The Trinity in the 4th Century-Part 1
The Trinity in the 4th Century-Part 1
by David Burke
By the 4th Century AD, Christian speculation about the nature of Christ had resolved into three basic camps: those who believed Jesus was a mortal human raised to immortality at his resurrection, those who saw him as a pre-existent being created by the Father before all things, and those who worshipped him as true deity. The first of these positions was now marginal to the point of extinction, while the second and third vied for predominance. At this stage disputes over doctrine were addressed at a local level, since no individual or institution had authority to define orthodoxy for the entire church. But the conversion of Constantine the Great in AD 312 precipitated a dramatic change. Constantine sought unity through uniformity, and the process was rapidly politicized as opposing factions vied for control of a newly empowered Christian hierarchy.
The seeds of this development were inadvertently sown by a Libyan presbyter in AD 318. His name was Arius. He led a congregation in the wharf quarter of Alexandria, confessed a traditional Alexandrian Christology inherited from his mentors, and lived a life of strict asceticism. Arius’ Christology may be summarized as follows:
- Jesus is a divine being created (or ‘begotten’) by God
- He occupies a unique place between God and the rest of creation
- He is immortal but not eternal, existing by the will of the Father
- During his earthly life he was subject to the weaknesses of mortal men
- He is not true Deity, but may be called “god” in a qualified sense
Arius’ sermons often contained explicit references to this Christology, which differed from that of his bishop, Alexander of Alexandria. Concerned by these teachings Alexander invited the presbyter to clarify his position in a private forum, where Arius is alleged to have stated, “Before he [Christ] was begotten, he was not.” This reference to a finite Christ became the defining feature of Arianism.
Alexander responded moderately at first. Arius was asked to abandon his Christology and desist from teaching it. Yet popular support was on his side and he continued to preach as before. Shocked by this defiance, Alexander convened a local church council which ruled that Arius should be deposed from office and excommunicated with his clerical adherents. But if he believed excommunication would marginalise Arius, Alexander was wrong. Support for Arianism continued to grow and its influence began to spread beyond Alexandria. Even the bishops of Ptolemais and Marmarica were persuaded by Arian Christology. Correctly noting that the church still lacked a universal Christology, Arius refused to recognize his excommunication and sent a letter of protest to Bishop Eusebius of Nicomedia, detailing his confrontation with Alexandria. This deprived the dispute of its local limitations and forced Alexander to take more decisive action. He immediately summoned a general council of all Egypt, at which one hundred bishops renounced the “Arian heresy” and re-affirmed the excommunication of Arius and all his defenders in the Egyptian and Libyan clergy.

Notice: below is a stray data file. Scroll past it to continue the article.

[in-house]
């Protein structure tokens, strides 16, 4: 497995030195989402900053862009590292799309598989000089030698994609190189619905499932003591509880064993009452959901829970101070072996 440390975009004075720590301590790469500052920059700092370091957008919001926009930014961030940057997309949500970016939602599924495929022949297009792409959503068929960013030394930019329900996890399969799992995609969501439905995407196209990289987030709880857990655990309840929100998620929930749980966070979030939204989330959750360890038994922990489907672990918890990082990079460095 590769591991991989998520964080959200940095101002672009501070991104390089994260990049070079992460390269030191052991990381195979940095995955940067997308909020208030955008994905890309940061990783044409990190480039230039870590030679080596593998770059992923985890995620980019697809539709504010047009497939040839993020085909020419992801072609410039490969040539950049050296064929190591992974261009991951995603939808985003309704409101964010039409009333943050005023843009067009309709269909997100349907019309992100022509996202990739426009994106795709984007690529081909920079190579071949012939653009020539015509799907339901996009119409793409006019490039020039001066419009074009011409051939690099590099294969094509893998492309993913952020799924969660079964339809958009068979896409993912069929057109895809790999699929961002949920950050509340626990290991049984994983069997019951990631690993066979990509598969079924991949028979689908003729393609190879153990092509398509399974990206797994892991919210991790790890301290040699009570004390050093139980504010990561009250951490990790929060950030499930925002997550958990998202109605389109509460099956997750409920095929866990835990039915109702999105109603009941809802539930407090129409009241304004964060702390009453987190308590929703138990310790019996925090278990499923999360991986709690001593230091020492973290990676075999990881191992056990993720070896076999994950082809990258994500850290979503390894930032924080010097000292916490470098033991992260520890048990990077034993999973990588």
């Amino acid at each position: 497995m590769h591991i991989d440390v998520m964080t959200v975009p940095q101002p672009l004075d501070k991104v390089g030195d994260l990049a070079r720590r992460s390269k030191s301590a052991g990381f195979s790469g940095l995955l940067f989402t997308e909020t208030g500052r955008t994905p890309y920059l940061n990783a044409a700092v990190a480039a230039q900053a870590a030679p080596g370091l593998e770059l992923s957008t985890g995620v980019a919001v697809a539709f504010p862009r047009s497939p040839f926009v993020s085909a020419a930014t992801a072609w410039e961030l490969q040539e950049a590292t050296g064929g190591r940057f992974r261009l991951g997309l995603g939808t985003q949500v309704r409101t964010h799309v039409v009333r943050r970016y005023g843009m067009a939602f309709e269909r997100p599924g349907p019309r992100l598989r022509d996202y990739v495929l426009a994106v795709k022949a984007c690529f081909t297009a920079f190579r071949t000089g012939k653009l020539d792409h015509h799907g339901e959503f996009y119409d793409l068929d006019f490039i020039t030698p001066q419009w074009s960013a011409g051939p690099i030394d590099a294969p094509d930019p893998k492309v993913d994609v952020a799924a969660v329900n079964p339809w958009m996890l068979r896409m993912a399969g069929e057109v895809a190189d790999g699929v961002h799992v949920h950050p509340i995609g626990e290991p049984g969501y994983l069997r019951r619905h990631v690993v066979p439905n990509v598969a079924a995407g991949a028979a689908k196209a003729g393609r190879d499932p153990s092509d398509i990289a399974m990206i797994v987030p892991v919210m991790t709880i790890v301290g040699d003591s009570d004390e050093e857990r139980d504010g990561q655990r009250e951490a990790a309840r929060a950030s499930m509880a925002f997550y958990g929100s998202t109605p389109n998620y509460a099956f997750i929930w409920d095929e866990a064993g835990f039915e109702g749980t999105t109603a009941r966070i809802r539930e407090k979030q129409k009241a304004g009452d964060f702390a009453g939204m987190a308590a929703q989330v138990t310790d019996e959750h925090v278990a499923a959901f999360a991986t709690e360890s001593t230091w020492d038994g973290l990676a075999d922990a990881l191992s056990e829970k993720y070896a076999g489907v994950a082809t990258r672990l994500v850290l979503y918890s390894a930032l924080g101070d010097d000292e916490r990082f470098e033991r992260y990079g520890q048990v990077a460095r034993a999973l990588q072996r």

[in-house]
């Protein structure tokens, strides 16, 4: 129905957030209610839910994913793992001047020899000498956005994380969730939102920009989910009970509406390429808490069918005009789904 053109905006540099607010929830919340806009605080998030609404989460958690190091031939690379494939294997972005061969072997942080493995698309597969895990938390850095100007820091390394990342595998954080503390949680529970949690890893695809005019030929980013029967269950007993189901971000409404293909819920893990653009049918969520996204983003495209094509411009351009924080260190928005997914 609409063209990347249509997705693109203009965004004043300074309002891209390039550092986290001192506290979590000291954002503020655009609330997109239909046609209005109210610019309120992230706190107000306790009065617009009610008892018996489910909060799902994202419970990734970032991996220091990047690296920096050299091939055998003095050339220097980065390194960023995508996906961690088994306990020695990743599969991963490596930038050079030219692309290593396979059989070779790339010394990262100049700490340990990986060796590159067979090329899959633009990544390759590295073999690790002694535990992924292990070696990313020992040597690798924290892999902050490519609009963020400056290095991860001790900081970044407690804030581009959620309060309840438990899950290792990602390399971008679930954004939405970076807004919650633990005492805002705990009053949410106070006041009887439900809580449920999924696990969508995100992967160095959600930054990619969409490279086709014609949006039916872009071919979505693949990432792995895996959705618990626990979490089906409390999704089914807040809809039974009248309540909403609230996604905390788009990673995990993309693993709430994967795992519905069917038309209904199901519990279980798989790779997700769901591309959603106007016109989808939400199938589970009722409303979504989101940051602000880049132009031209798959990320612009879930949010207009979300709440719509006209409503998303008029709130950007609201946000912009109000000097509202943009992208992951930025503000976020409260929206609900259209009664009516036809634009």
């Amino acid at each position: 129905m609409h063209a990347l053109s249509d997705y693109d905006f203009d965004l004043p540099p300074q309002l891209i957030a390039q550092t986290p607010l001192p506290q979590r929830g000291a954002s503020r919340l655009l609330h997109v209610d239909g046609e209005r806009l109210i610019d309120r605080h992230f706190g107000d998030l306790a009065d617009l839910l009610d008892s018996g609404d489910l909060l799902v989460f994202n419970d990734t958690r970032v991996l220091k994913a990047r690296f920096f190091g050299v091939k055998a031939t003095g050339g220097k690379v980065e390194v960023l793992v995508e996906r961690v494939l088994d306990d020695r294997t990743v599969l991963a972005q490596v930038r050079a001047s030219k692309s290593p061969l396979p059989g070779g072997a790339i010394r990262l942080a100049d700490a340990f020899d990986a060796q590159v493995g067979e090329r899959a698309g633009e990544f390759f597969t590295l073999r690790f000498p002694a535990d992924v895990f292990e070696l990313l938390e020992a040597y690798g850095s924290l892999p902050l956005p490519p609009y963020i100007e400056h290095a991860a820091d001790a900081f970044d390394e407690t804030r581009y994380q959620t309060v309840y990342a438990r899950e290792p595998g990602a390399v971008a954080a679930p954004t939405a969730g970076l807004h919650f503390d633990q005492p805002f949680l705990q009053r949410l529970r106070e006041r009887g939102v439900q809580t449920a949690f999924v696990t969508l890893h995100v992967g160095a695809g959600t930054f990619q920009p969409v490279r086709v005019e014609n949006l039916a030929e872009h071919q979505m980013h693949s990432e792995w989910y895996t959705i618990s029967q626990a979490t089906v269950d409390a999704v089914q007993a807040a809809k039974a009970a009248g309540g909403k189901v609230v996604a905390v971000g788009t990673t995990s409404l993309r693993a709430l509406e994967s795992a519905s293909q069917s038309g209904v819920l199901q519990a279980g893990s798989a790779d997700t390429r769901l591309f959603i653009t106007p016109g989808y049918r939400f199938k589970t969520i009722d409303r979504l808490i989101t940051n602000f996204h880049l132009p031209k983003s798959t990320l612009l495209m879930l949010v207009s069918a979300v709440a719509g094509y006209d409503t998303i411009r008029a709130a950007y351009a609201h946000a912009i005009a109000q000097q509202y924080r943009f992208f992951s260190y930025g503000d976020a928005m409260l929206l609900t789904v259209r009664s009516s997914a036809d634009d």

The default position of Adoptionists and other Unitarians.
 A view known as Subordinationism. “Most Christians rejected the Gnostic idea of intermediate beings, but that Christ is a divine being somewhat below the highest divine principle and that He derives His existence from it appealed to some, especially Origen. Some see Subordinationist tendencies in Justin Martyr, Irenaeus, and Clement of Alexandria.” J. D. Douglas et al., The New International Dictionary of the Christian Church. (Grand Rapids: Zondervan Publishing House, 1978), 938.
 A belief common to Sabellians and other proto-Trinitarians.
 “In A.D. 318 there was no universally recognised orthodox answer as to the question of how divine Christ is (e.g., Origen and Tertullian). The frontiers of orthodoxy were not so rigidly demarcated as they later became, and important currents of thought flowed outside the main channel. This is one of the reasons why the controversy lasted for so long. Of course certain positions were declared untenable, for example Sabellianism, and adoptionism. But within these very broad limits no doctrine could properly be said to be heretical...” McDowell, John C, Arius: A Theological Conservative Persecuted?, 1994, retrieved 22.06.11: http://www.geocities.ws/johnnymcdowell/papers/Arius.doc
 “It was the misfortune of the fourth-century church that it became engrossed in a theological controversy at the same time as it was working out its institutional organisation. The doctrinal disagreements quickly became inextricably associated with matters of order, discipline, and authority.” Chadwick, Henry, The Early Church, Pelican Books 1984, p.133.
 “His surviving letters, and the poem called Thalia, show that he thought of himself as a conservative, treading in the footsteps of pious teachers, and following the doctrine of his bishop.” Hall, Stuart G, Doctrine and Practice in the Early Church, SPCK, 1994, pp.121-1.
 “...a perfect creature, yet not as one among other creatures; a begotten being, yet not as one among other begotten beings.” McGrath, Alister E, Christian Theology: An Introduction, Wiley-Blackwell, 2010, p.275.
 “He held that there is ‘one God, alone unbegotten, alone everlasting, alone unbegun... (Letter to Alexander, New Eusebius 326) and that the Son of God makes his father known by being different: ‘We call him [the Father] Unbegotten because of the one in nature begotten; we raise hymns to him as Unbegun because of the one born in time.’ (Thalia, II 3-5 [New Eusebius 330.]” Hall, Doctrine and Practice in the Early Church, pp.121-1.
David Burke is a Christadelphian pastor with 25 years of experience in public speaking, formal debating, and teaching biblical exegesis.